There is potential for Twitter to allow students to reach beyond the classroom and interact with the world beyond through use of specific hashtags. Communication skills may be enhanced by the 140 character limit, and tweeting may level the playing field between dominant classroom speakers and more reserved students who may never raise their hands in class. Teachers using Twitter have the ability to track backchannel discourse and make adjustments to teaching methods, even as the conversation is occurring. Teachers can personalize the learning environment, thus providing greater enrichment for students who need it as well as quietly remediate weaknesses for students who need bolstering. With appropriate boundaries for usage and intent, Twitter offers a modern element for improved student engagement, which may, over time, lead to greater student achievement. At the very least, Twitter should be considered as a beneficial addition to the pedagogical toolbox.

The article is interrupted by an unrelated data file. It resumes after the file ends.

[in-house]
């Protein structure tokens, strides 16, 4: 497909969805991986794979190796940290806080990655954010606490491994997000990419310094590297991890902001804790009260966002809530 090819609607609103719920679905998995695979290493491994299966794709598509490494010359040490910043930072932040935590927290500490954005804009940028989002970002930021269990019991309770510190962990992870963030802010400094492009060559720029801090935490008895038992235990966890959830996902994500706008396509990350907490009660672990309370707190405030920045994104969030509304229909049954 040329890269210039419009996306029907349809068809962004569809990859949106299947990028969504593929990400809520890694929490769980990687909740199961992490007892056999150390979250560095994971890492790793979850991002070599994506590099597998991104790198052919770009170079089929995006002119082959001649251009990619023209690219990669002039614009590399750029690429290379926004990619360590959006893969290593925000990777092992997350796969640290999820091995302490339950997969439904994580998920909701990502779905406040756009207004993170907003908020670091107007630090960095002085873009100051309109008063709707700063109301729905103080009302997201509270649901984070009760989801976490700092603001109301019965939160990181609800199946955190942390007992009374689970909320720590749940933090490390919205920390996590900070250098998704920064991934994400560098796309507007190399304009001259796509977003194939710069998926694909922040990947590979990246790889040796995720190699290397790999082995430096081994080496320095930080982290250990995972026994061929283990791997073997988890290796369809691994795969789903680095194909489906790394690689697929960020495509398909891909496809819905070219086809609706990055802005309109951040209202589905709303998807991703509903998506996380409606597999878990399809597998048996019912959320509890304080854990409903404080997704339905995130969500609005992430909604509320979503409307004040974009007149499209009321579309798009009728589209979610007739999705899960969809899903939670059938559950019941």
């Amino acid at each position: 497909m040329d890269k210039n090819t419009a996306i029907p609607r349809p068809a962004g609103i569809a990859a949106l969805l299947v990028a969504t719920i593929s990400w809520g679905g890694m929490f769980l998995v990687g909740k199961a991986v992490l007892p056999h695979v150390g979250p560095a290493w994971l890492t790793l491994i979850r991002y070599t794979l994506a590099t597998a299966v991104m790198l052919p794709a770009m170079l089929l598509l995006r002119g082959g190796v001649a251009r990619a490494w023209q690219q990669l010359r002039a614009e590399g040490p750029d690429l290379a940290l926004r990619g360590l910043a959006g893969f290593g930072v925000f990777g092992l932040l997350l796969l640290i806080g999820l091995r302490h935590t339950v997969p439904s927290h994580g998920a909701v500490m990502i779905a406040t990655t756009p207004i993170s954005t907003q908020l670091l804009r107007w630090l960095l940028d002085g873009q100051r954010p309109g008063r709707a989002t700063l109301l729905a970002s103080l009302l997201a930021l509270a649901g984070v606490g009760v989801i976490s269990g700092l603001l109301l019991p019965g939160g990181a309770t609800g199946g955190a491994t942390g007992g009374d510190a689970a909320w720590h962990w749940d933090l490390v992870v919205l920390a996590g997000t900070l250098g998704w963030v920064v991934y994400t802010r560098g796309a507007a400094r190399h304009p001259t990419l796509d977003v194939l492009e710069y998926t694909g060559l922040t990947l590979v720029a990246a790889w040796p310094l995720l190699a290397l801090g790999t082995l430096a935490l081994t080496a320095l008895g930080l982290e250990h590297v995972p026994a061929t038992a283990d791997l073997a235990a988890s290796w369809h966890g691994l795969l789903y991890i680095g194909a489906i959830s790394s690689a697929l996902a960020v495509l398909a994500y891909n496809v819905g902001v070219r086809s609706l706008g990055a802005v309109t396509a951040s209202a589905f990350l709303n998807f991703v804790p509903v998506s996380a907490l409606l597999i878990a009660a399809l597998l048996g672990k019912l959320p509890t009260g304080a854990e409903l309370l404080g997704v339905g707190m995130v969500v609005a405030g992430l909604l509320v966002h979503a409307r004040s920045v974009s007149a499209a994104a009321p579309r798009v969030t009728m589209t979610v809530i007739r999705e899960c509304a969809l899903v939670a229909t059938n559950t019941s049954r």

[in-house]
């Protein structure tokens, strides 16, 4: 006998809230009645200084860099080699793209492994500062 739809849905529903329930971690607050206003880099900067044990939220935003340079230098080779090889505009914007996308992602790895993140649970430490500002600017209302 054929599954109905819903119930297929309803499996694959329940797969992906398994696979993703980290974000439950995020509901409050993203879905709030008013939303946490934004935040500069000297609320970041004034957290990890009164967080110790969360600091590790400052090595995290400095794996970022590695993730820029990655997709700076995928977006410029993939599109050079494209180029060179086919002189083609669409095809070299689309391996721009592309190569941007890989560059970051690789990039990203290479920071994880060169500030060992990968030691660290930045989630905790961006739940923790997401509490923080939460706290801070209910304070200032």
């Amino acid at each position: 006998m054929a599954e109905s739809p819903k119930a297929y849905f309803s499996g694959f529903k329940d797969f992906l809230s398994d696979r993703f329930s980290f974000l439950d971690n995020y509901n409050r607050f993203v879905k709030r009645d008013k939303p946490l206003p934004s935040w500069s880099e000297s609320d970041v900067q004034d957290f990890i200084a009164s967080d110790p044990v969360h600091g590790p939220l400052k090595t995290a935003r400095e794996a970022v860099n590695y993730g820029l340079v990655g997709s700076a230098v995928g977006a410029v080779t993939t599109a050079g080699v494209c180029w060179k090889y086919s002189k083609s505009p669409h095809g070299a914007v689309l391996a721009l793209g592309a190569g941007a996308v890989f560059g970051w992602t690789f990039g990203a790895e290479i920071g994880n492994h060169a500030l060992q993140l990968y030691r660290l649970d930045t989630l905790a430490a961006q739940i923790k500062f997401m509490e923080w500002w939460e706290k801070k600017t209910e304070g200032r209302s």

12 Ways to Use Twitter in the Classroom: Creating a Global Classroom.
Context matters. Without context, facts are points on a graph without any lines. But the context needs to be relevant. When studying for the GRE math section, I came across a question that so illustrated my issues with standardized tests that I actually remembered most of it. It was a math question, one of the dreaded word problems. I hated them in elementary school, and I still hate them. I hate them because most of the time they’re too stupid to matter. This particular one was about people sitting in an HR group, and some other mundane information. The outcome of the question was to determine the proportion of women to men and older to younger. All I could do was say, “Who CARES about the ratio of women to men? Do they do their work well? Are they beneficial to the company? Can they work together? I had real world issues wrapped up in this standardized test scenario and I frankly did not CARE about the answer! Give me a reason to care about the answer and I’m more inclined to work toward it—and I doubt I am alone.